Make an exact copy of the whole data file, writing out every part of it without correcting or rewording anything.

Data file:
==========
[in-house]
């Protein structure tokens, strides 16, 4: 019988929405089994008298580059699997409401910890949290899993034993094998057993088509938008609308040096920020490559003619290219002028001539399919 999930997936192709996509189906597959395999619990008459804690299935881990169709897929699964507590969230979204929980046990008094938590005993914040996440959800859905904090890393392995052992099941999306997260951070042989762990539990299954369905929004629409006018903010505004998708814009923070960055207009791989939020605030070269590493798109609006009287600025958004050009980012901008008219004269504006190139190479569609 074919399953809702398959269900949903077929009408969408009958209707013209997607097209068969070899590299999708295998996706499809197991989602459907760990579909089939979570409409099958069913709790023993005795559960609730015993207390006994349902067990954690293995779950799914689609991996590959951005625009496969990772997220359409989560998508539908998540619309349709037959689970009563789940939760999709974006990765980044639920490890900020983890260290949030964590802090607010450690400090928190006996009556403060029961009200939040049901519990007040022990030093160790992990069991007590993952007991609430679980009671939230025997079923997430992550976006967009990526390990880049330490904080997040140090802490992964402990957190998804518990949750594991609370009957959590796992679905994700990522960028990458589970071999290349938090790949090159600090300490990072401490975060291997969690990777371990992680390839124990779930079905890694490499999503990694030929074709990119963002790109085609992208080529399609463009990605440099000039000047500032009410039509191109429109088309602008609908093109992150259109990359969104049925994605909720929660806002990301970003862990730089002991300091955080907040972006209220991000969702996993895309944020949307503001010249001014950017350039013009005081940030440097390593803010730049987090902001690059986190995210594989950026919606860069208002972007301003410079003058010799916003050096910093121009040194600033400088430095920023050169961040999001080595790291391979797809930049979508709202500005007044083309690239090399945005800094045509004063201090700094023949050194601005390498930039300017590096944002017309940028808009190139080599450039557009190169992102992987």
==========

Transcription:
[in-house]
């Protein structure tokens, strides 16, 4: 019988929405089994008298580059699997409401910890949290899993034993094998057993088509938008609308040096920020490559003619290219002028001539399919 999930997936192709996509189906597959395999619990008459804690299935881990169709897929699964507590969230979204929980046990008094938590005993914040996440959800859905904090890393392995052992099941999306997260951070042989762990539990299954369905929004629409006018903010505004998708814009923070960055207009791989939020605030070269590493798109609006009287600025958004050009980012901008008219004269504006190139190479569609 074919399953809702398959269900949903077929009408969408009958209707013209997607097209068969070899590299999708295998996706499809197991989602459907760990579909089939979570409409099958069913709790023993005795559960609730015993207390006994349902067990954690293995779950799914689609991996590959951005625009496969990772997220359409989560998508539908998540619309349709037959689970009563789940939760999709974006990765980044639920490890900020983890260290949030964590802090607010450690400090928190006996009556403060029961009200939040049901519990007040022990030093160790992990069991007590993952007991609430679980009671939230025997079923997430992550976006967009990526390990880049330490904080997040140090802490992964402990957190998804518990949750594991609370009957959590796992679905994700990522960028990458589970071999290349938090790949090159600090300490990072401490975060291997969690990777371990992680390839124990779930079905890694490499999503990694030929074709990119963002790109085609992208080529399609463009990605440099000039000047500032009410039509191109429109088309602008609908093109992150259109990359969104049925994605909720929660806002990301970003862990730089002991300091955080907040972006209220991000969702996993895309944020949307503001010249001014950017350039013009005081940030440097390593803010730049987090902001690059986190995210594989950026919606860069208002972007301003410079003058010799916003050096910093121009040194600033400088430095920023050169961040999001080595790291391979797809930049979508709202500005007044083309690239090399945005800094045509004063201090700094023949050194601005390498930039300017590096944002017309940028808009190139080599450039557009190169992102992987």